In the Nineties, researchers at Harvard embarked on a survey of almost 20,000 middle-aged women, whose drinking habits and weight were tracked for almost 13 years. .At the start, the women were all roughly UK dress sizes 8 to 12. By the end, about 9,000 had put on significant amounts of weight, and some had become clinically obese. All other things being equal, you’d expect the fatties to be the drinkers. But they weren’t. In fact, the fatties were the women who didn’t drink, and the skinnies were the heaviest drinkers. The women who drank five grams of alcohol a day reduced their risk of being overweight by 4 per cent. Those who drank 15 grams (roughly one medium glass of wine) a day reduced their risk of piling on the pounds by 14 per cent. The figures were even more striking when it came to obesity. Drinking 30 grams (two medium glasses of wine) a day or more gave the women an incredible 70 per cent reduction in obesity risk. So it was the non-drinkers who turned into size 18s or more. In other words, this study showed that alcohol is not only non-fattening, but actually helps prevent weight gain.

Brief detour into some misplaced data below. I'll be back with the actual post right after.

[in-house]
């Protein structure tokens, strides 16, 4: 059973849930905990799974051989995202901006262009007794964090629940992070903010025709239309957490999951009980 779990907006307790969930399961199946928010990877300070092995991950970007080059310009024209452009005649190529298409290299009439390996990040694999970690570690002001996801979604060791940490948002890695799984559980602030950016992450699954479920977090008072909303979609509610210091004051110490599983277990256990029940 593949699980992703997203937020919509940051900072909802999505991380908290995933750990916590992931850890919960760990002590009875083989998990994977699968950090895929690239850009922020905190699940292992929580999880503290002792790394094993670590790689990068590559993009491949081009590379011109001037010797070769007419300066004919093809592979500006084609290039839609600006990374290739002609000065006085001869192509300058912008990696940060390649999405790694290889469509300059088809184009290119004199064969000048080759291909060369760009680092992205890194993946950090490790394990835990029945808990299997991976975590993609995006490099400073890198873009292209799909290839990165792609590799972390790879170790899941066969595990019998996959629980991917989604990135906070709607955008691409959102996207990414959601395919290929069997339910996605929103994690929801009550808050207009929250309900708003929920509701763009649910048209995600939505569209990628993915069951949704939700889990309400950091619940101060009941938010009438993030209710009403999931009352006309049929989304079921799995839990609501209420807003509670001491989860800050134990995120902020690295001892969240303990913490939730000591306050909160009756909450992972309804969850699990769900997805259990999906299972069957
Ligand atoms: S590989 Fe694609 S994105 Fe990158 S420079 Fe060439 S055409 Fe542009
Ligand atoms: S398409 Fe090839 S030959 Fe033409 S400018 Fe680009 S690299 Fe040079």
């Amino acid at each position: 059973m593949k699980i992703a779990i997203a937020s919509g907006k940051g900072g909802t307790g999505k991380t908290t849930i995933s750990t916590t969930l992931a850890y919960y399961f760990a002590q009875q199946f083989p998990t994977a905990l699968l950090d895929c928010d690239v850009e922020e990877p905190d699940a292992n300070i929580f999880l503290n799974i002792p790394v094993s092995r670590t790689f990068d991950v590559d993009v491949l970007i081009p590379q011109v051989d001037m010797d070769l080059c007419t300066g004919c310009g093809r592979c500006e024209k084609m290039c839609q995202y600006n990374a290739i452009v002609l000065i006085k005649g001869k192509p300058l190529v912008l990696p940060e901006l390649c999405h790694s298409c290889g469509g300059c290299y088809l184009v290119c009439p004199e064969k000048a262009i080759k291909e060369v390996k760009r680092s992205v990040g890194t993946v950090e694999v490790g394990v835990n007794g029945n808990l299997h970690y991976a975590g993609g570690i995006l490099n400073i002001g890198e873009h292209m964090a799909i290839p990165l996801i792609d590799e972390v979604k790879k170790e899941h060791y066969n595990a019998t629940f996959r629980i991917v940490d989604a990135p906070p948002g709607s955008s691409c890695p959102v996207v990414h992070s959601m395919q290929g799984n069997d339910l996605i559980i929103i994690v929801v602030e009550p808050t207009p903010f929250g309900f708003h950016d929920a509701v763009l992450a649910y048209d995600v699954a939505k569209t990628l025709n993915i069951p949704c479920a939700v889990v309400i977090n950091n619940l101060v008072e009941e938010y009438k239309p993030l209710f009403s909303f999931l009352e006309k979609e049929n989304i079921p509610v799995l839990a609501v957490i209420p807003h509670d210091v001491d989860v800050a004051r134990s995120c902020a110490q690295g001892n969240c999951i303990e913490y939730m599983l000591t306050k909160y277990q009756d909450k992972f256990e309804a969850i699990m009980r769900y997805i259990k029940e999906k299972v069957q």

Similar studies showed the same thing:
  • A six-year study of 43,500 people by the University of Denmark. Key findings: teetotallers and infrequent drinkers ended up with the biggest waistlines, daily drinkers had the smallest.
  • An eight-year study of 49,300 women by University College Medical School, London. Key findings: women who drank below 30 grams a day (around two medium glasses of wine) were up to 24 per cent less likely to put on weight than teetotallers.
  • A ten-year study of 7,230 people by the U.S. National Center for Disease Control. Key findings: drinkers gained less weight than non-drinkers. Alcohol intake did not increase the risk of obesity.